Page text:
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Drought-Tolerant Plants for the Conscientious Gardener: Home
When thinking about designing a drought-tolerant garden, you will be pleased to find that the list of potential candidates for your borders is quite long and colorful. What makes a drought-tolerant plant? Plants have evolved some clever ways of adapting to dry conditions and even extended periods of drought. They are fairly easy to identify if you know what to look for.
Plants such as stonecrop (Sedum) and hens and chicks (Sempervivum) have evolved fleshy leaves to help them retain water during periods of drought. This is the same strategy used by cacti and makes them the camels of the plant world. Other plants have evolved a waxy, whitish coating (glaucous) on the leaves. Still others have leaves that are leathery or finely cut to help prevent water loss. A similar strategy can be seen in bearded irises (Iris). They have fleshy rhizomes that store water.
Other plants have evolved hairy or woody surfaces to help conserve moisture. One of the favorites for children in the garden is lamb's ears (Stachys). It is a common site to see a child stroking the plant. Plants with fine hair are easy to identify in the garden; they have grey or silvery foliage that reflects light and heat. Lavender (Lavandula), wormwood (Artemisia), yarrow (Achillea) and culinary sage (Salvia officinalis) are several examples. These plants need full sun and good drainage to survive.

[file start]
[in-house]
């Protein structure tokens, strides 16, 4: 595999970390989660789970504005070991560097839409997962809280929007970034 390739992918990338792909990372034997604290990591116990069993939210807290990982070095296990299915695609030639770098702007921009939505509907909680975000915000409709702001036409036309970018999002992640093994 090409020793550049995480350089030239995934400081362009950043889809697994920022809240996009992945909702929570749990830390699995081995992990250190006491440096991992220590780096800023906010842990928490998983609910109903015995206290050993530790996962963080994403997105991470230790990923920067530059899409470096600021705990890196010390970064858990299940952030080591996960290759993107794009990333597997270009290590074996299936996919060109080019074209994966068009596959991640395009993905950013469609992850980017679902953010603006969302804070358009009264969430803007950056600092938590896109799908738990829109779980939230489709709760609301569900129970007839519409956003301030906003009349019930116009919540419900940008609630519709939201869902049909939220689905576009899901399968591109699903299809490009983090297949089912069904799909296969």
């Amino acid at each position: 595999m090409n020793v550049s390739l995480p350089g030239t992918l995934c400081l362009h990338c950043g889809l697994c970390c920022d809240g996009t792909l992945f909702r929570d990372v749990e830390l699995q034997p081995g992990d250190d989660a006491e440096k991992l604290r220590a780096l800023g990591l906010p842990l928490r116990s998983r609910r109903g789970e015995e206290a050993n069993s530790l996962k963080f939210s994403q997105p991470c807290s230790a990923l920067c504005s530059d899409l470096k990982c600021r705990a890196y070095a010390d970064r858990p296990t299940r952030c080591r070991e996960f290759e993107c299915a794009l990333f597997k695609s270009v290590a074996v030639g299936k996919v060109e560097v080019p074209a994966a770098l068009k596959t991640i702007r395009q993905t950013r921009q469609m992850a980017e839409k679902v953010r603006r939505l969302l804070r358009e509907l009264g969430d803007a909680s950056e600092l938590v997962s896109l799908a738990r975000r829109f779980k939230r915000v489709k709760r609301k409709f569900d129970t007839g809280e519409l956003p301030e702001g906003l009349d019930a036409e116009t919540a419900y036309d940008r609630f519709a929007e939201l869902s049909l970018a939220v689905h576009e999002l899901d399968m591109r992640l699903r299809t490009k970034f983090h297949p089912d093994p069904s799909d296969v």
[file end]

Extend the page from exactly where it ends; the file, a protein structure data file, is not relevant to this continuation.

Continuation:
Many prairie plants have deep tap roots. The advantage of these tap roots are twofold: to help the plant rejuvenate when consumed by grazing animals and to help it weather dry spells. Plants with deep root systems dry out less quickly than those with shallow roots. A grassland species that is notable for a large tap root is false blue indigo (Baptisia).
There are some wonderful cultivars of false blue indigo on the market. Baptisia 'Purple Smoke' has been available for a number of years. It has steel gray stems and robust purple flowers. 'Carolina Moonlight' is a more recent introduction that has creamy yellow flowers. The latest addition, Baptisia TWILITE PRAIRIEBLUESTM has burgundy flowers highlighted with yellow.
Baptisia 'Carolina Moonlight' is a recent introduction; photo by Tom Clark
An example of a coastal plant with the same, deep tap root adaptation is sea holly (Eryngium). Site and space these plants with care so that you do not have to move them once they have settled in.
In addition to conserving water, there are plenty of other reasons why drought tolerant plants are desirable for the garden. Many, such as tickseed (Coreopsis), ornamental sage (Salvia) and calamint (Calamintha), are long-blooming. Others, such as sea holly (Eryngium) and butterfly weed (Asclepias) make excellent, long-lasting, cut flowers.
A host of drought tolerant plants, including many herbs, are wonderfully fragrant. They attract butterflies and bees yet, due to their strong fragrance, are unattractive to deer. Anise-hyssop (Agastache) falls into this category. Two of my favorite cultivars that flower from July until late September are the hot pink 'Tutti Frutti' and the smoky purple 'Black Adder' which has menthol-scented foliage.